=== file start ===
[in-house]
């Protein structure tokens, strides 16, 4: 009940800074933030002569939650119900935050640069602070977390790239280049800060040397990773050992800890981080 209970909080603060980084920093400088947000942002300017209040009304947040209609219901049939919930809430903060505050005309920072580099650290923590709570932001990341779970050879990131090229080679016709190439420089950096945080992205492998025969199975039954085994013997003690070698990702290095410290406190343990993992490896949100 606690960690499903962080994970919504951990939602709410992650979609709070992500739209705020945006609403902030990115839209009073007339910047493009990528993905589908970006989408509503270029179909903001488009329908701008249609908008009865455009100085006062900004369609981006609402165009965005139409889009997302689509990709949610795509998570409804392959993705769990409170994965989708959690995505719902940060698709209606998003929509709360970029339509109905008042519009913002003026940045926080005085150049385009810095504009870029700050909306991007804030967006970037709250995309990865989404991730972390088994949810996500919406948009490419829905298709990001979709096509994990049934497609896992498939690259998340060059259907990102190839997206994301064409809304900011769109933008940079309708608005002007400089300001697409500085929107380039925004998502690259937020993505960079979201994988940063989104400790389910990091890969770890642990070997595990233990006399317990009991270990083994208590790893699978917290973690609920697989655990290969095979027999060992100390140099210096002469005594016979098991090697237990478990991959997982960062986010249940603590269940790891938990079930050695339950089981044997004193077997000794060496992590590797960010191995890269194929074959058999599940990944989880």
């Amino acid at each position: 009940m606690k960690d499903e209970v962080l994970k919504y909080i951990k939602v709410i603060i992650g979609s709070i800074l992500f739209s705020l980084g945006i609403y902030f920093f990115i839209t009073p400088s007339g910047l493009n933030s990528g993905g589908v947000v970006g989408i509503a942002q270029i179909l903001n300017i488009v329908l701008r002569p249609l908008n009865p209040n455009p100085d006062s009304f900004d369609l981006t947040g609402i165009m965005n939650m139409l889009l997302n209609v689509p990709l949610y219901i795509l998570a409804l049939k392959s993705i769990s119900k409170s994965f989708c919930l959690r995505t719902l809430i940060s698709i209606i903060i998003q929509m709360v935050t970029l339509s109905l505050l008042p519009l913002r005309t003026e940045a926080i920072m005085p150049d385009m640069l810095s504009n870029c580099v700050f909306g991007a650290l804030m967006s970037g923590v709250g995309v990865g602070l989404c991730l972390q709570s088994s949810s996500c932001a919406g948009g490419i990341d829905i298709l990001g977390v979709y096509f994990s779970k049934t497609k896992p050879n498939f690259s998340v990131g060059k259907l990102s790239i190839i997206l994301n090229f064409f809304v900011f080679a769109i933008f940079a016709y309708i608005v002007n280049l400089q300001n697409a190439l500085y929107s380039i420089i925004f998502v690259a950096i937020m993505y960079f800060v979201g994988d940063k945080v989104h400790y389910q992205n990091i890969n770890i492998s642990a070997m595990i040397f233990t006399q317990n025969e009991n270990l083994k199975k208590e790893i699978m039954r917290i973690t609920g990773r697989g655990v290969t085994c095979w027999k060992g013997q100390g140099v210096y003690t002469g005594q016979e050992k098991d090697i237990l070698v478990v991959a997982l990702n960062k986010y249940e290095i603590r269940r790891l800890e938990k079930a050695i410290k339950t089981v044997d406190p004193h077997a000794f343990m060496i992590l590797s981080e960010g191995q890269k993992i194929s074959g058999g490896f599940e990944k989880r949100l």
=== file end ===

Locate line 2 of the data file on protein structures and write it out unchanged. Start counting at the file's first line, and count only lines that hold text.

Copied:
């Protein structure tokens, strides 16, 4: 009940800074933030002569939650119900935050640069602070977390790239280049800060040397990773050992800890981080 209970909080603060980084920093400088947000942002300017209040009304947040209609219901049939919930809430903060505050005309920072580099650290923590709570932001990341779970050879990131090229080679016709190439420089950096945080992205492998025969199975039954085994013997003690070698990702290095410290406190343990993992490896949100 606690960690499903962080994970919504951990939602709410992650979609709070992500739209705020945006609403902030990115839209009073007339910047493009990528993905589908970006989408509503270029179909903001488009329908701008249609908008009865455009100085006062900004369609981006609402165009965005139409889009997302689509990709949610795509998570409804392959993705769990409170994965989708959690995505719902940060698709209606998003929509709360970029339509109905008042519009913002003026940045926080005085150049385009810095504009870029700050909306991007804030967006970037709250995309990865989404991730972390088994949810996500919406948009490419829905298709990001979709096509994990049934497609896992498939690259998340060059259907990102190839997206994301064409809304900011769109933008940079309708608005002007400089300001697409500085929107380039925004998502690259937020993505960079979201994988940063989104400790389910990091890969770890642990070997595990233990006399317990009991270990083994208590790893699978917290973690609920697989655990290969095979027999060992100390140099210096002469005594016979098991090697237990478990991959997982960062986010249940603590269940790891938990079930050695339950089981044997004193077997000794060496992590590797960010191995890269194929074959058999599940990944989880």